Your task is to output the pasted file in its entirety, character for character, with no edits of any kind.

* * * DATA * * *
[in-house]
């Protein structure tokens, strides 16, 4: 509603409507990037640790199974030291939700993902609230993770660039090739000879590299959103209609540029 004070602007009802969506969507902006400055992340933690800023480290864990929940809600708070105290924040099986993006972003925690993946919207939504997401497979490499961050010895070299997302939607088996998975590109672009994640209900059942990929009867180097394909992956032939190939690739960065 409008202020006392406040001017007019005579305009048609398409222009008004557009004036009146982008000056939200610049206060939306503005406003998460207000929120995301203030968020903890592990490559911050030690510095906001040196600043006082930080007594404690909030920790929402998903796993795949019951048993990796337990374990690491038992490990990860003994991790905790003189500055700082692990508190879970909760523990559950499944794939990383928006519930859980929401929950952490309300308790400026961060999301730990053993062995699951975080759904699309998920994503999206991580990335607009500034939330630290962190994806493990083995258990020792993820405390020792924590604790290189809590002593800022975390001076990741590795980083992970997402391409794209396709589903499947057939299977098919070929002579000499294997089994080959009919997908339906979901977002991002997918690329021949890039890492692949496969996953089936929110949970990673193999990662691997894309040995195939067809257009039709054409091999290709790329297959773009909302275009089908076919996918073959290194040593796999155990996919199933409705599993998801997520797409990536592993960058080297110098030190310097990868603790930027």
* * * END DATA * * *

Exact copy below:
[in-house]
């Protein structure tokens, strides 16, 4: 509603409507990037640790199974030291939700993902609230993770660039090739000879590299959103209609540029 004070602007009802969506969507902006400055992340933690800023480290864990929940809600708070105290924040099986993006972003925690993946919207939504997401497979490499961050010895070299997302939607088996998975590109672009994640209900059942990929009867180097394909992956032939190939690739960065 409008202020006392406040001017007019005579305009048609398409222009008004557009004036009146982008000056939200610049206060939306503005406003998460207000929120995301203030968020903890592990490559911050030690510095906001040196600043006082930080007594404690909030920790929402998903796993795949019951048993990796337990374990690491038992490990990860003994991790905790003189500055700082692990508190879970909760523990559950499944794939990383928006519930859980929401929950952490309300308790400026961060999301730990053993062995699951975080759904699309998920994503999206991580990335607009500034939330630290962190994806493990083995258990020792993820405390020792924590604790290189809590002593800022975390001076990741590795980083992970997402391409794209396709589903499947057939299977098919070929002579000499294997089994080959009919997908339906979901977002991002997918690329021949890039890492692949496969996953089936929110949970990673193999990662691997894309040995195939067809257009039709054409091999290709790329297959773009909302275009089908076919996918073959290194040593796999155990996919199933409705599993998801997520797409990536592993960058080297110098030190310097990868603790930027």